AvWeb

  1. The accident rate in general aviation dropped below 1 fatal accident per 100,000 flight hours in 2016, for the first time in 50 years, the NTSB reported on Tuesday.

  2. For the 2017 fiscal year, there were 27 fatal accidents involving experimental category aircraft, down 18% from the prior year and down 47% over the last four years, says EAA, which is celebrating the trend.

  3. Days after a Navy E/A-18 crew decided to use government aircraft to draw a contrail phallus in the sky, two Marine Corps crews flew a Bell AH-1W Super Cobra and Bell UH-1Y Venom across town to pick up a cellphone left in a pub, according to the Mount Desert Islander. The local paper reports that a caller phoned the Thirsty Whale in Bar Harbor, Maine, on Saturday asking if someone from the restaurant would be willing to ferry a cellphone, left behind at lunch, over to the town baseball field.

  4. The last data point captured by the flight data recorder on Roy Halladay’s Icon A5 before his fatal crash shows the light sport at 200 feet above the water with a speed of 87 knots, says the NTSB. The preliminary report says a witness told investigators that “he saw the airplane perform a climb to between 300 and 500 feet on a southerly heading and then turn and descend on an easterly heading about a 45° nose-down attitude. He then saw the airplane impact the water and nose over.”

  5. Three Britons and a man from Vietnam were killed in the midair collision of a small helicopter and a Cessna 152 on Friday.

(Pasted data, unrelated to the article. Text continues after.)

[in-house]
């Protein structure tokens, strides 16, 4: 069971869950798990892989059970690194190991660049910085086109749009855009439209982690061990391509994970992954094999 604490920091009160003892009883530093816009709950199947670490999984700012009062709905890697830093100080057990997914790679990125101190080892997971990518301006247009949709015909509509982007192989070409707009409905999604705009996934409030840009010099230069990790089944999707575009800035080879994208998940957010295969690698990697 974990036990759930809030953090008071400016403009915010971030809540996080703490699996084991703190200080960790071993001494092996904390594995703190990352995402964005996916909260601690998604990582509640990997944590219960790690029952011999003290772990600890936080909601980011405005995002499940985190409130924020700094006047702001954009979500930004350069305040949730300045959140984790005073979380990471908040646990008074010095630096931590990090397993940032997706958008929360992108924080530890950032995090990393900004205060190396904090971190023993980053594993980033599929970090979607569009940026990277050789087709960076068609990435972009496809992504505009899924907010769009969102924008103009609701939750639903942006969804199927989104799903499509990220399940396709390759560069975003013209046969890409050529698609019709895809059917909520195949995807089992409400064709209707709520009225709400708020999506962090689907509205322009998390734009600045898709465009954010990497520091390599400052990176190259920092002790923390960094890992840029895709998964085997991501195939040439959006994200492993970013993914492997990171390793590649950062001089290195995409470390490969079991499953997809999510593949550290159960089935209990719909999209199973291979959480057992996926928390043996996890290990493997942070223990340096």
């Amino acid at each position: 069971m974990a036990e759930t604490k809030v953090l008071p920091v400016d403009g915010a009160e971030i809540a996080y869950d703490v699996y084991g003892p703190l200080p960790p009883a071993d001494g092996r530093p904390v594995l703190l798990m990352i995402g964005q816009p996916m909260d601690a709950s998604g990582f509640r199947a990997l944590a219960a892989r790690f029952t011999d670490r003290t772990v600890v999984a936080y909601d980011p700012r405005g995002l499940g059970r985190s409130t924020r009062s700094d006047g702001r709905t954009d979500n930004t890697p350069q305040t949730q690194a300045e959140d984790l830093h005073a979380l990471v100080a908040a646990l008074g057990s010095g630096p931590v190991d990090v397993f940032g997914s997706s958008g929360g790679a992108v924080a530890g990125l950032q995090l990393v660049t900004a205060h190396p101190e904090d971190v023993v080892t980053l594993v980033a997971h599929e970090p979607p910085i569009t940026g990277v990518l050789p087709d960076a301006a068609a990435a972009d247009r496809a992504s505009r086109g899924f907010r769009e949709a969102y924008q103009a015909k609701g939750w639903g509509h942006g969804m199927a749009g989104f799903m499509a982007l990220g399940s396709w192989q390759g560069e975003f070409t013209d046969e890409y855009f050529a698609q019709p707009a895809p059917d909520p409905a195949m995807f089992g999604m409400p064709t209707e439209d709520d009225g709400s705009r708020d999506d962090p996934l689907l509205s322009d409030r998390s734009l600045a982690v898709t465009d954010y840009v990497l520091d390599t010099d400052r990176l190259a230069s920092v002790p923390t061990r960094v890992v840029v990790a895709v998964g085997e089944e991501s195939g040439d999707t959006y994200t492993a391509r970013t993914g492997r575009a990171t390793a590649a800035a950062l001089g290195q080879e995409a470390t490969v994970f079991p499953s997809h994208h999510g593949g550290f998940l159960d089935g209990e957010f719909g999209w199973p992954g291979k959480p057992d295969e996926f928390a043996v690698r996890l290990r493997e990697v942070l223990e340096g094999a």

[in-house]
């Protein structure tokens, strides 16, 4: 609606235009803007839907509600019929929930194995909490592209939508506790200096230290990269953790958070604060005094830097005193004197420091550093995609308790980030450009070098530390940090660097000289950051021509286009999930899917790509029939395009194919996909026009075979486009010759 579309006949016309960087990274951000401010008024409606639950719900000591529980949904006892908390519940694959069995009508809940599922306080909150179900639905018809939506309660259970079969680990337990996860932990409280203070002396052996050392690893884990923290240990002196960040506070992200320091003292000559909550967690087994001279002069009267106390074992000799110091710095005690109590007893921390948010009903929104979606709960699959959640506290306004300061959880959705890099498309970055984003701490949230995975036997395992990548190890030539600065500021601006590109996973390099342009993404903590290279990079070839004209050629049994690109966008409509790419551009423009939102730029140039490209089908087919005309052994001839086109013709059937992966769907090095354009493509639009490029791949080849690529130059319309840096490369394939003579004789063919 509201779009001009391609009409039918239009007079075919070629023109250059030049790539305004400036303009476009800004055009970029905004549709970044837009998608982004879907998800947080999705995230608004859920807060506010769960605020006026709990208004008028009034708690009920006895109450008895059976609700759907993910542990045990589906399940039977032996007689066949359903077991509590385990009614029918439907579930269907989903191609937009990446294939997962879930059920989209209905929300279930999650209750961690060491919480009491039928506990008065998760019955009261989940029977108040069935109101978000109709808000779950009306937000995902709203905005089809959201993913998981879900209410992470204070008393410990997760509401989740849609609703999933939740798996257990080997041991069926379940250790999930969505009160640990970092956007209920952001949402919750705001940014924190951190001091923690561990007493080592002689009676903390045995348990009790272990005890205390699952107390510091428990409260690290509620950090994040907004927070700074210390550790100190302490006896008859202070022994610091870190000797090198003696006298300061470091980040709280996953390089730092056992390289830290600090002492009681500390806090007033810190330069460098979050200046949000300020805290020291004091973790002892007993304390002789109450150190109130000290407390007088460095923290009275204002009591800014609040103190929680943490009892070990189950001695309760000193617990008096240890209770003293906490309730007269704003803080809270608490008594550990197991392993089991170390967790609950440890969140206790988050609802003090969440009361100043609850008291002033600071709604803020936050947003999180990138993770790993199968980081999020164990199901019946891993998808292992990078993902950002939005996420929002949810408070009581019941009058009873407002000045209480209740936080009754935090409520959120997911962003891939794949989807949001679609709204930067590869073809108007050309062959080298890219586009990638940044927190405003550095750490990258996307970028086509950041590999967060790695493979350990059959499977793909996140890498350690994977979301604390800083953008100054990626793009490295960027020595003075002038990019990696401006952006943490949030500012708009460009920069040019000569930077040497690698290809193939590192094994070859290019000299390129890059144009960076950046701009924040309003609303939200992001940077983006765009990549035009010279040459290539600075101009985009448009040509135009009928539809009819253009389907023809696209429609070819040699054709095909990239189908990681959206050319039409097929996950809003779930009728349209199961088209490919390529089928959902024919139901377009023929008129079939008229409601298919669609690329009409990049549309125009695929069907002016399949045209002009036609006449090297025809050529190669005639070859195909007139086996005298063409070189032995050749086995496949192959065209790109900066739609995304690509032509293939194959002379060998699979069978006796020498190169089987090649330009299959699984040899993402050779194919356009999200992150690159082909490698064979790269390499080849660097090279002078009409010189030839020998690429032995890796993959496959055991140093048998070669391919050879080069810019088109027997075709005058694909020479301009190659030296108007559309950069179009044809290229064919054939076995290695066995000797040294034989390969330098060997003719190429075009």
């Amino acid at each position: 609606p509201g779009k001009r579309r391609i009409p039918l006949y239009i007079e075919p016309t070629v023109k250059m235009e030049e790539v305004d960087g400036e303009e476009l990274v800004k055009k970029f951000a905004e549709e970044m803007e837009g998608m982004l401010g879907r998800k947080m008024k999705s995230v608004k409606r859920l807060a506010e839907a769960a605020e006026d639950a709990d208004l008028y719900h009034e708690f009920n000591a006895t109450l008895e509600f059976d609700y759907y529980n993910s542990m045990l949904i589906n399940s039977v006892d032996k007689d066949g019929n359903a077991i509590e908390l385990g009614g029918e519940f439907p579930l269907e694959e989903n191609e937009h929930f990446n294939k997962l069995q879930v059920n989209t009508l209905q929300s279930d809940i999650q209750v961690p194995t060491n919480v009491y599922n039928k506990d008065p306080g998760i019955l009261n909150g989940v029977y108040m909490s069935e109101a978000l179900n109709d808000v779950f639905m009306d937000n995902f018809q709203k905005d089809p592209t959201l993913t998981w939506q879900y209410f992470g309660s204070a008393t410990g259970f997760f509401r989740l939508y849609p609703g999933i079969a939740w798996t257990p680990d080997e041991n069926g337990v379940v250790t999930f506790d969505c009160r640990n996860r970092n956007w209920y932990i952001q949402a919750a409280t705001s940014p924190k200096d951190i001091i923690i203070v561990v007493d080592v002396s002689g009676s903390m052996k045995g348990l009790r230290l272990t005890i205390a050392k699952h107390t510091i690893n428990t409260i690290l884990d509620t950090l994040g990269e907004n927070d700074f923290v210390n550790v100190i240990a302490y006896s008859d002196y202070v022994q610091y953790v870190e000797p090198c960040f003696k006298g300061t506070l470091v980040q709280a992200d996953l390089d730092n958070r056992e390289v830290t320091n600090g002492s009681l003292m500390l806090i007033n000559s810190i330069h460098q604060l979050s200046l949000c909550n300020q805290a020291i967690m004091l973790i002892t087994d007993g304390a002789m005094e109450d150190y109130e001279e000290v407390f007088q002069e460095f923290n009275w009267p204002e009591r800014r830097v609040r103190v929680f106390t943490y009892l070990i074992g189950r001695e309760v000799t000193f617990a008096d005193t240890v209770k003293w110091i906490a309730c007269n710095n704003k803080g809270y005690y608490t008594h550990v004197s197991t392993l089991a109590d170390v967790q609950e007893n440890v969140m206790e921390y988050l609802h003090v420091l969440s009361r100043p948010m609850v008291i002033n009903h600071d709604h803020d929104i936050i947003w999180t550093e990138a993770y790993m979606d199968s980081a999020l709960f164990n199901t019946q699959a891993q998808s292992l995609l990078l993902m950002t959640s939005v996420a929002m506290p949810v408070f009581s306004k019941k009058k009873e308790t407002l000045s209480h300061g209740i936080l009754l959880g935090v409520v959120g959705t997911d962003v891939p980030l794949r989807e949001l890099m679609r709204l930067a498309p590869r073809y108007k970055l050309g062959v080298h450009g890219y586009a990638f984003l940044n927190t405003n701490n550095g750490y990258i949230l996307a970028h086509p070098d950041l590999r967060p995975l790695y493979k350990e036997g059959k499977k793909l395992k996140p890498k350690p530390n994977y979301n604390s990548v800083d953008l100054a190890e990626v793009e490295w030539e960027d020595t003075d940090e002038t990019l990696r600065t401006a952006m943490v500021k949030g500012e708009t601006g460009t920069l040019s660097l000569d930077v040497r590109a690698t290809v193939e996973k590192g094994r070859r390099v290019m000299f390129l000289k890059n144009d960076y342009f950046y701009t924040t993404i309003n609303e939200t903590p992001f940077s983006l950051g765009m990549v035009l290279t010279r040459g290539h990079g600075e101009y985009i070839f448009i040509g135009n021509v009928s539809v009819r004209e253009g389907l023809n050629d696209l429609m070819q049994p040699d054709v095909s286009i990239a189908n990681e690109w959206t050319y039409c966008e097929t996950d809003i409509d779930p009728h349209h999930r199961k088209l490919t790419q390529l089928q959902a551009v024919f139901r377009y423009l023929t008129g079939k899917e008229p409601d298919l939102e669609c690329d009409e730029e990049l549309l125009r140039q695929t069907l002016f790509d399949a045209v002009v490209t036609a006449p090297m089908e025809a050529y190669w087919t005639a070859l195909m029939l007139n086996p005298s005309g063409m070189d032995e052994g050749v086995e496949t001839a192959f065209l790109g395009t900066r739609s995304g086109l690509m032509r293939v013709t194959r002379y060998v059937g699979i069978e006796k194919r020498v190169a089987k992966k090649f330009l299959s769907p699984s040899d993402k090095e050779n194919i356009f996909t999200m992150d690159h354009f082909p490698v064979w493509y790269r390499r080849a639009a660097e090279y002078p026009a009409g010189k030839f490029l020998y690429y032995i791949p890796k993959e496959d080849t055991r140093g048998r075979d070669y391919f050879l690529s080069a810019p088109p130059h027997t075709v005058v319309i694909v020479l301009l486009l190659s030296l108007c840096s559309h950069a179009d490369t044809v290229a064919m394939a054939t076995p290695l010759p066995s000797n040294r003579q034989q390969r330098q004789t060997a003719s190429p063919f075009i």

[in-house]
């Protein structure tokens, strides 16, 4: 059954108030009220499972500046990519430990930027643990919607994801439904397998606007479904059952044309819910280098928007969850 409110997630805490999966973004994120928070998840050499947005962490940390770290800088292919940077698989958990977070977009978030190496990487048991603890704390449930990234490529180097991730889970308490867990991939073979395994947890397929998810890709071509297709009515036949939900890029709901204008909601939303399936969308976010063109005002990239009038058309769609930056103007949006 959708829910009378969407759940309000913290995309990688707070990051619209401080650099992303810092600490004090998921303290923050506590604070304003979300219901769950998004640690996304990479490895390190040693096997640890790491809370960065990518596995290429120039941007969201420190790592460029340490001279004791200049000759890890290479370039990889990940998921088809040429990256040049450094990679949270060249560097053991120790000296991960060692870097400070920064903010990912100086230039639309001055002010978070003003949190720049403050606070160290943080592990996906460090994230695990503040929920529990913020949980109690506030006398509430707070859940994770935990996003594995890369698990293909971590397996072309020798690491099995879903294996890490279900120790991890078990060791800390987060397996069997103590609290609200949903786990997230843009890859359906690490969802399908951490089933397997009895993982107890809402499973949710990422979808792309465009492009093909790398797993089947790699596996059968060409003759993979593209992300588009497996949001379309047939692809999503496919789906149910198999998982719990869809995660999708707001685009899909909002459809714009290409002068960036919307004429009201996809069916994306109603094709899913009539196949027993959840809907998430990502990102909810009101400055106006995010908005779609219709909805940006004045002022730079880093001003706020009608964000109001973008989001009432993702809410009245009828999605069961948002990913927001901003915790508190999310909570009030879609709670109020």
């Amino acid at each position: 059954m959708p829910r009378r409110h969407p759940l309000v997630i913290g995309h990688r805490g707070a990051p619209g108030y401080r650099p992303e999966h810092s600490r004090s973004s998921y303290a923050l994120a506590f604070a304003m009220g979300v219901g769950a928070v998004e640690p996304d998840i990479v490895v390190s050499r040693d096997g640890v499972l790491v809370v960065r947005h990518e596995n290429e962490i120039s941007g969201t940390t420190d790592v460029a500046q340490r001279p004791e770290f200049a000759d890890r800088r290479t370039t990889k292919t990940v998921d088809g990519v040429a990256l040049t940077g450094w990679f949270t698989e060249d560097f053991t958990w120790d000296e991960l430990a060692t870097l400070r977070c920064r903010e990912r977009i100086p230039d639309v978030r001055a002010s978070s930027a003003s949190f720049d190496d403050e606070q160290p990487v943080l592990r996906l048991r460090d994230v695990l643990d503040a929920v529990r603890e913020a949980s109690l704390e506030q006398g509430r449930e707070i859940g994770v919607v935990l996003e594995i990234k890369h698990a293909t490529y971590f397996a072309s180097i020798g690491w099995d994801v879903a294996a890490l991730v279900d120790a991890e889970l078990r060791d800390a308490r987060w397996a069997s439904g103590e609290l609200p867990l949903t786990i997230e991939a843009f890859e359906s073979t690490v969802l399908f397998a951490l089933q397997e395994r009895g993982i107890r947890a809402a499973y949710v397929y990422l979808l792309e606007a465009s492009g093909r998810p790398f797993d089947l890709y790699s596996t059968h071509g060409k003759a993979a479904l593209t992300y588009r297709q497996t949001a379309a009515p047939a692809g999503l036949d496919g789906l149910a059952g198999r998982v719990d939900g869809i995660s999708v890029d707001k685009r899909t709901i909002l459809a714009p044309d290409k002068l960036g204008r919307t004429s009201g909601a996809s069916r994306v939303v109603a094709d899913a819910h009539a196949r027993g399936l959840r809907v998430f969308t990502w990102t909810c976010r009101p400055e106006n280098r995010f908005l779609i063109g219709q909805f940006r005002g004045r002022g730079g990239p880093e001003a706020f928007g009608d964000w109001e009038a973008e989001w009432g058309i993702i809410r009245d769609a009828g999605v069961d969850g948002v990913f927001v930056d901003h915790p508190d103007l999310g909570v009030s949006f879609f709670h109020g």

6. A Tropic Air Cessna Caravan carrying the acting Prime Minister of Belize, Patrick Faber, Agriculture Minister Godwin Hulse and five other passengers clipped a car on takeoff from Placencia Municipal Airport and ended up in the water at the end of the runway Friday. No one was hurt in the incident, which has sparked an investigation into the safety of the airport.

  7. While regional airlines seem to be the hardest hit so far by the tightening supply of pilots, business aircraft operators are also feeling the pinch.

  8. I had the following exchange with a tower controller immediately after takeoff … Me: Tower, I'd like to report a bird strike during takeoff.  I don't believe there's any damage to the aircraft, but you'll need to have someone check for any bird parts on the runway … Tower: Was it a small bird?… Me:  It is now … Bernie Hirsch

  9. The Hybrid Air Vehicles Airlander broke free from its mooring mast at Cardington Airfield in England but a uniquely dramatic safety feature prevented it from running amok. Airlander reported on Saturday that after leaving its moorings, an onboard system ripped open the hull and deflated the enormous aircraft so it ended up crumpled on the edge of the airfield.

  10. The U.S. Navy has acknowledged that the rough contrail drawing of male genitalia in the skies over Washington state Thursday were made by one of its aircraft operating out of Naval Air Station Whidbey Island—most likely an EA-18 Growler. The local CBS affiliate reports that complaints were made to the FAA, who informed the disappointed caller that childish drawings don’t fall within the jurisdiction of the FAA unless they pose a flight safety risk.

  11. Sales of retrofit avionics for business and general aviation aircraft for the first nine months of 2017 are up 28% relative to the same period last year, says the Aircraft Electronics Association (AEA). Sales of forward-fit avionics (those destined for new aircraft) were down 17.1% over the same period.

  12. Textron Aviation announced this week it will continue its Top Hawk program for 2018, providing a new Cessna Skyhawk 172 to five university programs for use in their flight training and recruiting efforts. “As the Top Hawk program enters its fourth year, we’re proud to build on a program that has allowed us to support general aviation and contribute to the enhancement of student pilot training,” said Doug May, Textron’s vice president for piston aircraft.